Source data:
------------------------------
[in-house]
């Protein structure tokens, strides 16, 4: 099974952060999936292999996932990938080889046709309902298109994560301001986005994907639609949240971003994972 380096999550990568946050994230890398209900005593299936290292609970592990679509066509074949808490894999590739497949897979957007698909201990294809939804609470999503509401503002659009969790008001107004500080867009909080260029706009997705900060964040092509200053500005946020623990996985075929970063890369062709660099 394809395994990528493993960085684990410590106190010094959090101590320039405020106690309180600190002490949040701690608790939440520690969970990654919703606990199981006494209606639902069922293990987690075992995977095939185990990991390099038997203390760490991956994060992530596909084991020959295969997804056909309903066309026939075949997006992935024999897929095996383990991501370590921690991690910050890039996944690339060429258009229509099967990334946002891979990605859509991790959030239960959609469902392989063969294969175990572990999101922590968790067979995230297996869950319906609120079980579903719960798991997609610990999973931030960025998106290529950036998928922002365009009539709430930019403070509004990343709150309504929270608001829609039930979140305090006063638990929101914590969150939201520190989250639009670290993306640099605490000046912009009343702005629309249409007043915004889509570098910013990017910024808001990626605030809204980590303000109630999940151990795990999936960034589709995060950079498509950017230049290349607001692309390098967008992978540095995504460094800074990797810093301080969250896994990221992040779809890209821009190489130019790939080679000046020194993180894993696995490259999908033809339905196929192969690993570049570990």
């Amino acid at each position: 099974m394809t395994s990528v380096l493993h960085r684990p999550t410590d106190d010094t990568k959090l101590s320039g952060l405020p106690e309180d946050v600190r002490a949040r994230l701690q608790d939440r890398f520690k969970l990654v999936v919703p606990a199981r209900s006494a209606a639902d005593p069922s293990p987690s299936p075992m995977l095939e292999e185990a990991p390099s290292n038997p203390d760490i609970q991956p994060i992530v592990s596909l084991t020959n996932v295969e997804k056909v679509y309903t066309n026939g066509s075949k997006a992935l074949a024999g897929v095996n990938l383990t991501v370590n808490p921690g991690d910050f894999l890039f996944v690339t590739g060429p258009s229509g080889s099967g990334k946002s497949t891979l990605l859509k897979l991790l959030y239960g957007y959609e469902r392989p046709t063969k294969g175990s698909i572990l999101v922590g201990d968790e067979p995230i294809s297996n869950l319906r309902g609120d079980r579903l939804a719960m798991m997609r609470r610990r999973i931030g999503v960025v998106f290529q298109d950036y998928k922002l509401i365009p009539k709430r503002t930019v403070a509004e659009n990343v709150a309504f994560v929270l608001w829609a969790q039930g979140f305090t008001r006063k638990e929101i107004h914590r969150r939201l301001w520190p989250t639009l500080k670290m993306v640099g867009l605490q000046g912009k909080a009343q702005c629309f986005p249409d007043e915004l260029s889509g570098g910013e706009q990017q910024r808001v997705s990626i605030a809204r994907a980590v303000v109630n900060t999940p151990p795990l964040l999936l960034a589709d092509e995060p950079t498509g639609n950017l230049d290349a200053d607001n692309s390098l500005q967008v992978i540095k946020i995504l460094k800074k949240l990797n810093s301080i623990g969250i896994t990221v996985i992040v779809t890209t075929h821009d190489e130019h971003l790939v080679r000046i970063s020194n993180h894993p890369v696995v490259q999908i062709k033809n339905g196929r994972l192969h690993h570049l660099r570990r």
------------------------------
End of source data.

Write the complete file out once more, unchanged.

[in-house]
């Protein structure tokens, strides 16, 4: 099974952060999936292999996932990938080889046709309902298109994560301001986005994907639609949240971003994972 380096999550990568946050994230890398209900005593299936290292609970592990679509066509074949808490894999590739497949897979957007698909201990294809939804609470999503509401503002659009969790008001107004500080867009909080260029706009997705900060964040092509200053500005946020623990996985075929970063890369062709660099 394809395994990528493993960085684990410590106190010094959090101590320039405020106690309180600190002490949040701690608790939440520690969970990654919703606990199981006494209606639902069922293990987690075992995977095939185990990991390099038997203390760490991956994060992530596909084991020959295969997804056909309903066309026939075949997006992935024999897929095996383990991501370590921690991690910050890039996944690339060429258009229509099967990334946002891979990605859509991790959030239960959609469902392989063969294969175990572990999101922590968790067979995230297996869950319906609120079980579903719960798991997609610990999973931030960025998106290529950036998928922002365009009539709430930019403070509004990343709150309504929270608001829609039930979140305090006063638990929101914590969150939201520190989250639009670290993306640099605490000046912009009343702005629309249409007043915004889509570098910013990017910024808001990626605030809204980590303000109630999940151990795990999936960034589709995060950079498509950017230049290349607001692309390098967008992978540095995504460094800074990797810093301080969250896994990221992040779809890209821009190489130019790939080679000046020194993180894993696995490259999908033809339905196929192969690993570049570990």
């Amino acid at each position: 099974m394809t395994s990528v380096l493993h960085r684990p999550t410590d106190d010094t990568k959090l101590s320039g952060l405020p106690e309180d946050v600190r002490a949040r994230l701690q608790d939440r890398f520690k969970l990654v999936v919703p606990a199981r209900s006494a209606a639902d005593p069922s293990p987690s299936p075992m995977l095939e292999e185990a990991p390099s290292n038997p203390d760490i609970q991956p994060i992530v592990s596909l084991t020959n996932v295969e997804k056909v679509y309903t066309n026939g066509s075949k997006a992935l074949a024999g897929v095996n990938l383990t991501v370590n808490p921690g991690d910050f894999l890039f996944v690339t590739g060429p258009s229509g080889s099967g990334k946002s497949t891979l990605l859509k897979l991790l959030y239960g957007y959609e469902r392989p046709t063969k294969g175990s698909i572990l999101v922590g201990d968790e067979p995230i294809s297996n869950l319906r309902g609120d079980r579903l939804a719960m798991m997609r609470r610990r999973i931030g999503v960025v998106f290529q298109d950036y998928k922002l509401i365009p009539k709430r503002t930019v403070a509004e659009n990343v709150a309504f994560v929270l608001w829609a969790q039930g979140f305090t008001r006063k638990e929101i107004h914590r969150r939201l301001w520190p989250t639009l500080k670290m993306v640099g867009l605490q000046g912009k909080a009343q702005c629309f986005p249409d007043e915004l260029s889509g570098g910013e706009q990017q910024r808001v997705s990626i605030a809204r994907a980590v303000v109630n900060t999940p151990p795990l964040l999936l960034a589709d092509e995060p950079t498509g639609n950017l230049d290349a200053d607001n692309s390098l500005q967008v992978i540095k946020i995504l460094k800074k949240l990797n810093s301080i623990g969250i896994t990221v996985i992040v779809t890209t075929h821009d190489e130019h971003l790939v080679r000046i970063s020194n993180h894993p890369v696995v490259q999908i062709k033809n339905g196929r994972l192969h690993h570049l660099r570990r």